Not long after the 1979 election, Home Secretary William Whitelaw had announced he was going full steam ahead on a key manifesto promise – the Short Sharp Shock.
To a euphoric Tory party conference in October 1979, the urbane and aristocratic Whitelaw told delighted delegates that detention centres for teen lawbreakers would no longer be ‘holiday camps’. This played on widely believed, media stories of young hooligans leading cosseted lives behind bars. “Life will be conducted at a swift tempo,” he assured the party.
The belief was that a regime of early wake up calls, military drill and manual labour over a three month period would shock young offenders out of a life of crime. To break even the most determined spirit, periods of recreation could be denied, silence was the general rule with only 30 minutes of chat between prisoners permitted each day.
The Short Sharp Shock regime kind of resembled the opening half of the movie Full Metal Jacket – a mindless ultra-disciplinarian series of routines that aimed to bury liberal attitudes to offender rehabilitation once and for forever. This was going to be punishment pure and simple and the duly traumatised young criminals would keep their noses clean from then on.
Curiously, prisoners at one of the four Short Sharp Shock centres, Glenochil in Scotland, were referred to as ‘trainees’. They were assessed in the mundane tasks they were ordered to perform, like cleaning the floors, and given colour coded tokens to mark out levels of achievement.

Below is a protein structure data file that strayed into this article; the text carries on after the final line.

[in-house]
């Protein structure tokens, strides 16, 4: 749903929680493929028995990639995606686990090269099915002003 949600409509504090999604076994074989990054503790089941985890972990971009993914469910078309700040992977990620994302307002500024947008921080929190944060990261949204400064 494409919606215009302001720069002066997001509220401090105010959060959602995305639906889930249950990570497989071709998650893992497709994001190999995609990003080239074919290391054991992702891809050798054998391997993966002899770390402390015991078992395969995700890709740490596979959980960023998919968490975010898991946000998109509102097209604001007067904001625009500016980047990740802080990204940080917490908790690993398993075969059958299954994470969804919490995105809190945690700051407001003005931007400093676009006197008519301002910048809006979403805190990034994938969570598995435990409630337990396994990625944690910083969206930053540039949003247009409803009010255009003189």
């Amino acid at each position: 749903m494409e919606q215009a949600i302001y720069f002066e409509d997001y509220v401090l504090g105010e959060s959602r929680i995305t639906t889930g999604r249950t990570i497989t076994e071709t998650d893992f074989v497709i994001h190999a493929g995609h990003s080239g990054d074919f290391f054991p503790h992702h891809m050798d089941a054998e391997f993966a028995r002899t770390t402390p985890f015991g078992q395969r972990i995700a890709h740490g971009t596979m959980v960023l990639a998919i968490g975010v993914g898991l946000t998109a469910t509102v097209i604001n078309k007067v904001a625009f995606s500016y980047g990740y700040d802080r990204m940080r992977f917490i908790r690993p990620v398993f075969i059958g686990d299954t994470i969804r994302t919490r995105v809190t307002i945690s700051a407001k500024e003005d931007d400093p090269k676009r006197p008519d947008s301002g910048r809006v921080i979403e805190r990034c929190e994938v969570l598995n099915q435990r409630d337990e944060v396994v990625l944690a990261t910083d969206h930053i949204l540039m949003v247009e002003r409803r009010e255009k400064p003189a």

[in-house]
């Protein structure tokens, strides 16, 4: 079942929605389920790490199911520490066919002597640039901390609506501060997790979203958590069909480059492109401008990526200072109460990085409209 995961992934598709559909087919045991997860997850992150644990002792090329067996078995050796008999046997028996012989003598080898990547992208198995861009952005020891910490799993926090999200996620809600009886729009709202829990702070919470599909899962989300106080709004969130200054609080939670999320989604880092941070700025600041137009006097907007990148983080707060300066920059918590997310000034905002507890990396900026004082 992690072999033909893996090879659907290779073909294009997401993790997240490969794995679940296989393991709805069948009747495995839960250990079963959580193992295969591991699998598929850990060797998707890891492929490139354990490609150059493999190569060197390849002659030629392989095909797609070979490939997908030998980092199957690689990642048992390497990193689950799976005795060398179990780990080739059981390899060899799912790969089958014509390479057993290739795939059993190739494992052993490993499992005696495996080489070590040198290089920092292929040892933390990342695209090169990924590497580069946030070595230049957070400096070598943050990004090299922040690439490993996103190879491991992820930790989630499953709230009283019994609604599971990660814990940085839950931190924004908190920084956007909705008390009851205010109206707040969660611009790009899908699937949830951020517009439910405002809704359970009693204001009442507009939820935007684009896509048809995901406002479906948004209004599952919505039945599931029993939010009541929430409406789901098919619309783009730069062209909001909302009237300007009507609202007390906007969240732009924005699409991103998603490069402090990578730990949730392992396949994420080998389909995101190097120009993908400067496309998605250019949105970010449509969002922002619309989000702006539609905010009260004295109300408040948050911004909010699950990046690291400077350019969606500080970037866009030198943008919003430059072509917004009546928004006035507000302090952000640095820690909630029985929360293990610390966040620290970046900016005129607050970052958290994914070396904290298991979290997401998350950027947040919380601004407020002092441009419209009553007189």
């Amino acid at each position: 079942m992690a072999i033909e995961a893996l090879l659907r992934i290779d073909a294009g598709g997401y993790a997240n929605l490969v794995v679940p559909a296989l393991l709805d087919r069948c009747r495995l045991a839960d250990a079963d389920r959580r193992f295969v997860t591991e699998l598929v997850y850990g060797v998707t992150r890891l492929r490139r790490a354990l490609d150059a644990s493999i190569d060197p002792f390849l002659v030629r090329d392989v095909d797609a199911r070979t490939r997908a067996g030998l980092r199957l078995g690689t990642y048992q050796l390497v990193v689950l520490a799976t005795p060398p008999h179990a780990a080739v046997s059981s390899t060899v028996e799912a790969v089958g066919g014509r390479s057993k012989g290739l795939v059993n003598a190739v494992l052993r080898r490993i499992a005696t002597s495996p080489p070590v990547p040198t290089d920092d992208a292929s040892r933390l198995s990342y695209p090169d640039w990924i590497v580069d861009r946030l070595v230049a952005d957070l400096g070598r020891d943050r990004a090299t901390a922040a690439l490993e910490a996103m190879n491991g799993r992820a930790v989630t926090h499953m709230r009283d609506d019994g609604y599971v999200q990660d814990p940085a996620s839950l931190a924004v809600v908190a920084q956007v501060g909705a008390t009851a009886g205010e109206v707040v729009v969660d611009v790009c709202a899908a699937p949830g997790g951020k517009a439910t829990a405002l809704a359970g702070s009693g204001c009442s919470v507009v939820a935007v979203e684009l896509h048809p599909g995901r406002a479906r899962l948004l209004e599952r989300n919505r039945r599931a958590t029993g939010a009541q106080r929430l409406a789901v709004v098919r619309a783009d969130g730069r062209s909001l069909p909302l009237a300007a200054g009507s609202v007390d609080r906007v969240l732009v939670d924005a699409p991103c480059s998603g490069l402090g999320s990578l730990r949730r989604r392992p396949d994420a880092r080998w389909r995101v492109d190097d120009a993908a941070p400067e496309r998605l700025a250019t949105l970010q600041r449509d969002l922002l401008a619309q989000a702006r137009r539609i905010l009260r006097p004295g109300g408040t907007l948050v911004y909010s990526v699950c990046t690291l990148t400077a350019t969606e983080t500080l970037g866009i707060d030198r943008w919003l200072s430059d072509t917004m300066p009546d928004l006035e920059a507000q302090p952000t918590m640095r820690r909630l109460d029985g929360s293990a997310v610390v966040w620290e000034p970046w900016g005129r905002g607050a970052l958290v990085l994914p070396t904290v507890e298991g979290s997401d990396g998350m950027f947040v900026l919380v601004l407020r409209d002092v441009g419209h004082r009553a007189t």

Under the terms of Whitelaw’s 1980 Criminal Justice (Scotland) Act, any young offender banged up for less than four months at Glenochil could expect a regimented hell. Dormitories spotless by 6.45am while prison officers with peaked caps and pulled down shirtsleeves tipped over their bed mattress for any minor infraction and ordered it remade.
Marching was seen to be the idea therapy for these youngsters. Marched to breakfast, marched to their cells, marched to the work areas and then marched to their tea break. They were even forced to jog on the spot until told to stop.
Some of this simply echoed the kind of regimes that already existed in borstals but with greater intensity and over a shorter time period. But it also signaled a view in government circles that a crackdown was needed on Britain’s wayward youth, a reversal of the permissive society kicked off in the 1960s and perceived to have set in train some kind of moral decline.
But it wasn’t morals that these young primarily lacked. It was jobs in the real world. Most of those sent to the designated Short Sharp Shock centres had committed acts of theft or stolen vehicles and something like 90%, according to the Sunday Times, had no work at the time of offending.
In an unfortunate twist for the government, these kids with little by way of a future often found the regime a relief from the drudgery outside. Effectively, it took their minds off how dreadful things had become in their shattered communities.
As one youth mused.
“I can’t say whether I’ll go out and pinch again or not, but I can tell you that drilling hasn’t made any difference. It makes me better, I think. I enjoy it, it passes the time more quickly and it makes us fit. Next time, we’ll just run faster from the coppers won’t we?”